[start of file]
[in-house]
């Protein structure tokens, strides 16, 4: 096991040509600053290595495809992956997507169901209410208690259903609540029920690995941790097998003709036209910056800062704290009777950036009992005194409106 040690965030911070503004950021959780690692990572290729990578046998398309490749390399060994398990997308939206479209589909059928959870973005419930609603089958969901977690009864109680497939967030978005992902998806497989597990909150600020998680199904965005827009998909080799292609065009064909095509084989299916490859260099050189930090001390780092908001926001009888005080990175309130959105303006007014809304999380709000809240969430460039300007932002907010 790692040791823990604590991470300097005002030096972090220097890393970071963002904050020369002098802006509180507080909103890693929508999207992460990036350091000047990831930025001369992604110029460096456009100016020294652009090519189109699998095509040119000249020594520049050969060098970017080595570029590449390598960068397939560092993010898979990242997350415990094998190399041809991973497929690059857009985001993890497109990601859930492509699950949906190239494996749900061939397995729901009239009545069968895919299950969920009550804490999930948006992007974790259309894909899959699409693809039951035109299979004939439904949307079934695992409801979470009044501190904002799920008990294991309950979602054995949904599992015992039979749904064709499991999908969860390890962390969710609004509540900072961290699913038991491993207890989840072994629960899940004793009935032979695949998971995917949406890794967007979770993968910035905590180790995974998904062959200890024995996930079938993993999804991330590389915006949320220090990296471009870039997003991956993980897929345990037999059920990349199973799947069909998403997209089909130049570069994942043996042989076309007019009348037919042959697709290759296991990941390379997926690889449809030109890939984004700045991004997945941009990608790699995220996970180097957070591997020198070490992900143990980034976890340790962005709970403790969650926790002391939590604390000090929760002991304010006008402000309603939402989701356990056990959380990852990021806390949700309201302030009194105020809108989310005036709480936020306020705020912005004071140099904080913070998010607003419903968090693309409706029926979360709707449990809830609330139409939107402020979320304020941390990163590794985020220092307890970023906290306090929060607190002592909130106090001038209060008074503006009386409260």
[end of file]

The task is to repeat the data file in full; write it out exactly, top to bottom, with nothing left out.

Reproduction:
[in-house]
């Protein structure tokens, strides 16, 4: 096991040509600053290595495809992956997507169901209410208690259903609540029920690995941790097998003709036209910056800062704290009777950036009992005194409106 040690965030911070503004950021959780690692990572290729990578046998398309490749390399060994398990997308939206479209589909059928959870973005419930609603089958969901977690009864109680497939967030978005992902998806497989597990909150600020998680199904965005827009998909080799292609065009064909095509084989299916490859260099050189930090001390780092908001926001009888005080990175309130959105303006007014809304999380709000809240969430460039300007932002907010 790692040791823990604590991470300097005002030096972090220097890393970071963002904050020369002098802006509180507080909103890693929508999207992460990036350091000047990831930025001369992604110029460096456009100016020294652009090519189109699998095509040119000249020594520049050969060098970017080595570029590449390598960068397939560092993010898979990242997350415990094998190399041809991973497929690059857009985001993890497109990601859930492509699950949906190239494996749900061939397995729901009239009545069968895919299950969920009550804490999930948006992007974790259309894909899959699409693809039951035109299979004939439904949307079934695992409801979470009044501190904002799920008990294991309950979602054995949904599992015992039979749904064709499991999908969860390890962390969710609004509540900072961290699913038991491993207890989840072994629960899940004793009935032979695949998971995917949406890794967007979770993968910035905590180790995974998904062959200890024995996930079938993993999804991330590389915006949320220090990296471009870039997003991956993980897929345990037999059920990349199973799947069909998403997209089909130049570069994942043996042989076309007019009348037919042959697709290759296991990941390379997926690889449809030109890939984004700045991004997945941009990608790699995220996970180097957070591997020198070490992900143990980034976890340790962005709970403790969650926790002391939590604390000090929760002991304010006008402000309603939402989701356990056990959380990852990021806390949700309201302030009194105020809108989310005036709480936020306020705020912005004071140099904080913070998010607003419903968090693309409706029926979360709707449990809830609330139409939107402020979320304020941390990163590794985020220092307890970023906290306090929060607190002592909130106090001038209060008074503006009386409260």